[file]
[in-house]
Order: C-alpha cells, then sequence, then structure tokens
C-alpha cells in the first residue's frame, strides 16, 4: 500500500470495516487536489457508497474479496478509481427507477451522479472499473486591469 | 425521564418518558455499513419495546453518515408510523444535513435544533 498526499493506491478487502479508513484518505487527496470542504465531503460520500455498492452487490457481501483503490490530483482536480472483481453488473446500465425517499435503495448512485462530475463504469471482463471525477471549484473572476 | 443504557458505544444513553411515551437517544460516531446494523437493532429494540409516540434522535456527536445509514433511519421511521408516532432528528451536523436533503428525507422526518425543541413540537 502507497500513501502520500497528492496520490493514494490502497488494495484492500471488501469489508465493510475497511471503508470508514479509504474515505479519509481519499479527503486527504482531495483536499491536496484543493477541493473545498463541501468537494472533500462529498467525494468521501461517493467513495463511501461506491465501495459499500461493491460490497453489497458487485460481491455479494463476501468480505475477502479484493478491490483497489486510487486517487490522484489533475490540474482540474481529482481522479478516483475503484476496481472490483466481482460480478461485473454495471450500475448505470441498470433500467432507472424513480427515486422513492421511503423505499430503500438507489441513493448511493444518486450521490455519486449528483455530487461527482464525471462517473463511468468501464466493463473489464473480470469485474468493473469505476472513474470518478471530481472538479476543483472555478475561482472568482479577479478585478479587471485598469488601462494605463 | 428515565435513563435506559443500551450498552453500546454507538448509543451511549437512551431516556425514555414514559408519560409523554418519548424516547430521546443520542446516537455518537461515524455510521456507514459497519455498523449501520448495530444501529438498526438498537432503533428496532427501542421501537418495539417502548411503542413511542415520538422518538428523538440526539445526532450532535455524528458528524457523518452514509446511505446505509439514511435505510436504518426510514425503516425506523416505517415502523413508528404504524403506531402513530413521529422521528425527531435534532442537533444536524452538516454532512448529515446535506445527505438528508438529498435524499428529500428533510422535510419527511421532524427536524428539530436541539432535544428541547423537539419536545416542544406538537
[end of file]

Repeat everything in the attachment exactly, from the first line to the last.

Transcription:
[in-house]
Order: C-alpha cells, then sequence, then structure tokens
C-alpha cells in the first residue's frame, strides 16, 4: 500500500470495516487536489457508497474479496478509481427507477451522479472499473486591469 | 425521564418518558455499513419495546453518515408510523444535513435544533 498526499493506491478487502479508513484518505487527496470542504465531503460520500455498492452487490457481501483503490490530483482536480472483481453488473446500465425517499435503495448512485462530475463504469471482463471525477471549484473572476 | 443504557458505544444513553411515551437517544460516531446494523437493532429494540409516540434522535456527536445509514433511519421511521408516532432528528451536523436533503428525507422526518425543541413540537 502507497500513501502520500497528492496520490493514494490502497488494495484492500471488501469489508465493510475497511471503508470508514479509504474515505479519509481519499479527503486527504482531495483536499491536496484543493477541493473545498463541501468537494472533500462529498467525494468521501461517493467513495463511501461506491465501495459499500461493491460490497453489497458487485460481491455479494463476501468480505475477502479484493478491490483497489486510487486517487490522484489533475490540474482540474481529482481522479478516483475503484476496481472490483466481482460480478461485473454495471450500475448505470441498470433500467432507472424513480427515486422513492421511503423505499430503500438507489441513493448511493444518486450521490455519486449528483455530487461527482464525471462517473463511468468501464466493463473489464473480470469485474468493473469505476472513474470518478471530481472538479476543483472555478475561482472568482479577479478585478479587471485598469488601462494605463 | 428515565435513563435506559443500551450498552453500546454507538448509543451511549437512551431516556425514555414514559408519560409523554418519548424516547430521546443520542446516537455518537461515524455510521456507514459497519455498523449501520448495530444501529438498526438498537432503533428496532427501542421501537418495539417502548411503542413511542415520538422518538428523538440526539445526532450532535455524528458528524457523518452514509446511505446505509439514511435505510436504518426510514425503516425506523416505517415502523413508528404504524403506531402513530413521529422521528425527531435534532442537533444536524452538516454532512448529515446535506445527505438528508438529498435524499428529500428533510422535510419527511421532524427536524428539530436541539432535544428541547423537539419536545416542544406538537